Ice Climbing in the Adirondacks

I had been a climber for years but never tried ice climbing before. My sister used to do it a long time ago and I figured what the heck, I might as well give it a shot myself!

Brad Bowers

I have a couple of good friends from the Philadelphia area who I started climbing with. They ice climb a lot in the Adirondacks, so I thought, "What better time to try it than with some good friends?"

Leading up to the trip, my anticipation was high. I was actually pretty nervous and kept wondering how I would do. I certainly wasn't used to holding axes or using crampons. Rock climbing is all about being light and mobile. My friends lent me the ice climbing gear for that first trip, except for my crampons, which I had for winter hiking. Luckily, my crampons had vertical points, so I could use them for vertical ice walls as well.

My two buddies Dave and May from Philadelphia are my go-to for adventures. I've been climbing and hiking with them for a long time, and used to rock climb with them down around Philly. When they come visit me in the North Country, we always end up going on an adventure.

Anyway, my first day ice climbing was outstanding. The whole day was just perfect weather and great ice. I didn't get any screaming barfies, and I didn't have to hangdog on the rope, so I was psyched.

It's strangely satisfying to get a good stick with an ice pick. I prefer hero ice over making dinner plates all over the place, because the most challenging thing about that first time climbing the Adirondacks was getting a good stick. After that, trying to get the darn thing back out while holding on was the second most challenging thing about that first climb.

My advice for any climber is to go with people you like and trust. It just makes the experience that much more enjoyable. Now that I've been ice climbing for a while, I try to be more efficient with my axes. I wasted a lot of time trying to unstick the axe, and a lot more time trying to find a good place to sink it back in. Lessons learned.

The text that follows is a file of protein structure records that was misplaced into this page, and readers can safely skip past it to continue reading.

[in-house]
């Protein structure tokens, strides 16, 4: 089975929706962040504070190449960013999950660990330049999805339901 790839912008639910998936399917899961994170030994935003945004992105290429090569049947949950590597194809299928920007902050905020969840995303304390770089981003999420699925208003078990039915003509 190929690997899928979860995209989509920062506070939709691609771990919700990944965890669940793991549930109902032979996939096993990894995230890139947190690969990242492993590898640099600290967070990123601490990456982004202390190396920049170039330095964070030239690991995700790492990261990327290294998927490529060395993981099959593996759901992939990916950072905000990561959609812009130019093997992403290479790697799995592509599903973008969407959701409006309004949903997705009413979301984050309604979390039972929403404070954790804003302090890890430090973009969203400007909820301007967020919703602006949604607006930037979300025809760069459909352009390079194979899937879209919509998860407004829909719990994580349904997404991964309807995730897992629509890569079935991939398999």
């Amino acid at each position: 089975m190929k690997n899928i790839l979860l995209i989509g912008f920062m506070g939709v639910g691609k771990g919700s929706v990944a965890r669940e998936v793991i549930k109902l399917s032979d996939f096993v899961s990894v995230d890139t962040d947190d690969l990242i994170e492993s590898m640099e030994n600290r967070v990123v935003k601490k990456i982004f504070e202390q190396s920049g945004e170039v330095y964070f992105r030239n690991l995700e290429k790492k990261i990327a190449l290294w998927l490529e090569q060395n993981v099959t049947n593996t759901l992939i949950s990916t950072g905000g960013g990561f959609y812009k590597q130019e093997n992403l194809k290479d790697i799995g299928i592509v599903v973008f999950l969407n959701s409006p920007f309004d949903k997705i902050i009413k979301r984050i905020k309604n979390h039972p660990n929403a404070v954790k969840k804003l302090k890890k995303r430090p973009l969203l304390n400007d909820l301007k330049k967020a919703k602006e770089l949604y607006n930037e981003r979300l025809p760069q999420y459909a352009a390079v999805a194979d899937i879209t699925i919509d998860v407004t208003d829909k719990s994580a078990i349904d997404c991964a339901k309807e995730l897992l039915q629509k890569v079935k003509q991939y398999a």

Top Gear: What I Wear When I Climb

Ever since that first time when I wore my snowboarding helmet and goggles with a GoPro, I streamlined my gear. I wear a simple EMS hardshell jacket with a fleece underneath, hardshell pants with a baselayer, Outdoor Research's Crocodile Gaiters and Kayland M11+ boots with Petzl Sarken Crampons. For gloves, I wear Seirus Xtreme.

Some Important Climbing Definitions:

  • Screaming barfies – Describes the level of pain ice climbers feel when feeling comes back in their hands after going numb while climbing. Sometimes you don't know whether to scream or barf. In a sentence: "Man, I hit that wall and wanted to scream and lose my lunch, you know, the screaming barfies."
  • Hang dog – To repeatedly rest on the rope while climbing, which denotes fatigue. In a sentence: "I am wiped, I totally hang-dogged that."
  • Hero ice – The sweet spot where ice is melting a bit, or is soft, and your ice pick sinks into the ice wall with ease. In a sentence: "Blue skies and hero ice, I've died and gone to climber heaven."
  • Dinner plates – Refers to the way very hard, cold ice breaks off in large circular chunks when a climber's pick sticks. In a sentence: "Whoa did you see those dinner plates? Talk about flying saucers!"
Ice climbing in the Adirondacks of Northern New York
About the Author …
Brad Bowers
Brad Bowers lives in Ballston Lake, an area strategically chosen for its proximity to the Adirondacks. A long-time rock climber, his first foray into ice climbing was in the Adirondacks – and it’s an experience he’s never forgotten.
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